- President Donald Trump announced Thursday the U.S. would begin imposing a 25% tariff on steel imports and a 10% tariff on aluminum imports beginning next week, according to Reuters. The administration is sidestepping the World Trade Organization and instituting the tariffs based on what it has deemed an issue of national security.
- U.S. steel and aluminum manufacturers' stock prices jumped following the news, but fears of higher prices and retaliatory action from U.S. trade partners forced shares lower for companies that rely on these products, notably car and airplane manufacturers.
- There are no specifics about the tariffs' implementation, or possible exemptions for certain trade partners, but the United Steelworkers union is advocating for an exemption for Canada, according to Engineering News-Record.
Aluminum and steel might not seem like products that have a direct tie-in to everyone the waste industry, but Trump's actions are likely to reverberate. Prices for domestic steel and aluminum are likely to increase — which means domestic recyclers of aluminum could get higher prices for their products.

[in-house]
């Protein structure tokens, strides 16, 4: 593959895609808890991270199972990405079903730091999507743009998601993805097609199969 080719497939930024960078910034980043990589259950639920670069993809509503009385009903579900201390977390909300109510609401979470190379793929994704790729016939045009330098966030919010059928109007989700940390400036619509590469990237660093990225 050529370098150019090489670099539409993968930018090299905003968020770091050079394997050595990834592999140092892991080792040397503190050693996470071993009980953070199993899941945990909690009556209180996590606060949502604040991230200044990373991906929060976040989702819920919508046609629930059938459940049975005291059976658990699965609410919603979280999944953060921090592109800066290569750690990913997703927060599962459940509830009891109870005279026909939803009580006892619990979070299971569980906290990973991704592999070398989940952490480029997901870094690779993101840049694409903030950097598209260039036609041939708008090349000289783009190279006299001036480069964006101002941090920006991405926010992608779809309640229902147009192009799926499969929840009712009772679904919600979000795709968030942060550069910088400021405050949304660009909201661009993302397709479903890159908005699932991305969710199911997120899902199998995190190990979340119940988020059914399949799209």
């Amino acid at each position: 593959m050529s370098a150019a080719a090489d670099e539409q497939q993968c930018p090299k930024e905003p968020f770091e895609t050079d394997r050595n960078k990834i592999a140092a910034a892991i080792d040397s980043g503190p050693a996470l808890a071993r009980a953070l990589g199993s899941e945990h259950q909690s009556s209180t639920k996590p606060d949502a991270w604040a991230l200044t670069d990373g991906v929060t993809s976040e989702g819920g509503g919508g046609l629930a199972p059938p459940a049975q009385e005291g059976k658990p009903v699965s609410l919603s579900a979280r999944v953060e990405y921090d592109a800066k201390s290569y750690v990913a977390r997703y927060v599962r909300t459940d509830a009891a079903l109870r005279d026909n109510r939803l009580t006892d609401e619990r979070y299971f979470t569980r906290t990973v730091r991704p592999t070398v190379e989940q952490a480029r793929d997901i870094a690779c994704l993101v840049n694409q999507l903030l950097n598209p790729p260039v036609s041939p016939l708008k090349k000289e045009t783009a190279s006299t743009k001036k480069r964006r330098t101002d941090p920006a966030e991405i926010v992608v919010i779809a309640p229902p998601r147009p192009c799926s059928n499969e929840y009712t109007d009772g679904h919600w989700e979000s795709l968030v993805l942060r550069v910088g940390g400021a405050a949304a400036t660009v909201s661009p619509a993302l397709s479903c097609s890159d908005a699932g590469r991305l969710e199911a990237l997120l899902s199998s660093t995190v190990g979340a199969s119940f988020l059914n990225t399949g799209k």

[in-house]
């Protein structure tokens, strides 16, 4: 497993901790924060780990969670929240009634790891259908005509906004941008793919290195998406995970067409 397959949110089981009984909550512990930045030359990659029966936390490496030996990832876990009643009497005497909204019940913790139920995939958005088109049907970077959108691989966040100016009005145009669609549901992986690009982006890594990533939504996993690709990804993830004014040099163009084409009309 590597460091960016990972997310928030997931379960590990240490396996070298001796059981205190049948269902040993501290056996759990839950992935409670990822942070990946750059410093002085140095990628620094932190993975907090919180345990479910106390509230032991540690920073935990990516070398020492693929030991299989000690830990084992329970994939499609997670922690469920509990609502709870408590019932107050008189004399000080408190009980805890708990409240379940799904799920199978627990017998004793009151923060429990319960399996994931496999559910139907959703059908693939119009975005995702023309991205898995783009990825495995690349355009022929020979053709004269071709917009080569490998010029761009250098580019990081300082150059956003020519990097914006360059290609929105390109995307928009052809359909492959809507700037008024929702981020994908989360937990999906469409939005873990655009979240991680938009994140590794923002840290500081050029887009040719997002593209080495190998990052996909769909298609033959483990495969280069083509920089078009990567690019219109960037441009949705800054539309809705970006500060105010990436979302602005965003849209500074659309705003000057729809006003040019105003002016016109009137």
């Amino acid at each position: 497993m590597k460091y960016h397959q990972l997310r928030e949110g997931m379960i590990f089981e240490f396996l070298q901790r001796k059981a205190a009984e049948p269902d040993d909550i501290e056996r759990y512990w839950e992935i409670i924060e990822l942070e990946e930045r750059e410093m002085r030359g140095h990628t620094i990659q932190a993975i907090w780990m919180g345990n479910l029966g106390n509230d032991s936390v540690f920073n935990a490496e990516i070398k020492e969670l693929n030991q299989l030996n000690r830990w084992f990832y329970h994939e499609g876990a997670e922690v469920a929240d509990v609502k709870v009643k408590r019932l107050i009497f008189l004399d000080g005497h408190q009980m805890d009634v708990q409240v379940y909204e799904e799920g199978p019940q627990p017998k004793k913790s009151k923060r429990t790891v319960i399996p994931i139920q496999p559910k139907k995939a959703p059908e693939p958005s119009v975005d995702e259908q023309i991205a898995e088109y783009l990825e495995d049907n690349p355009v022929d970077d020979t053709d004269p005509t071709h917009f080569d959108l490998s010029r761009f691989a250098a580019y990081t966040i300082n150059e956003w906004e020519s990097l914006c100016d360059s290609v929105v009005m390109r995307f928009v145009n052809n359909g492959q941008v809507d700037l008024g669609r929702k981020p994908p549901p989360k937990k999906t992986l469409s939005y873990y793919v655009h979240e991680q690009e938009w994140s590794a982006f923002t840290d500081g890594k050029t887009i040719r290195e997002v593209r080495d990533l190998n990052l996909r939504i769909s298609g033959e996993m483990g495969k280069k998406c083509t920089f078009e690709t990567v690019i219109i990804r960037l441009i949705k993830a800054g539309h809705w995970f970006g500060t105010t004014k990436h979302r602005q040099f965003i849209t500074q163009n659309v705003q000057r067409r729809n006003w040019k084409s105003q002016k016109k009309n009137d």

It also means WTE companies, such as Covanta, could see an increase in revenue. During the company's latest earnings call, CEO Steve Jones said they'd be closely watching the actions of the Trump administration.
"Tariffs of this type would likely benefit domestic steel and aluminum prices and could improve demand for our products," he said during the call. He added later that a similar tariff, implemented briefly by President George W. Bush in the early 2000s, "had a big impact, I think positive impact, if you are us, on both ferrous and non-ferrous pricing."
Some waste industry groups do not appear optimistic about what the new tariffs could mean for the domestic industry — especially if other countries — including China — retaliate. China's strict import contamination standards officially went into effect March 1.
"If anyone in the waste industry was hoping China was going to back off the waste ban, the Trump Administration’s imposition of tariffs on steel and aluminum should dissuade them from that unrealistic dream," David Biderman, CEO of the Solid Waste Association of North America told Waste Dive in an email.
In a March 1 spending report, the Associated General Contractors of America (AGC) said the higher prices resulting from the tariffs could stymie much-needed infrastructure investment and undercut the administration's efforts to get the president's $1.5 trillion infrastructure program underway.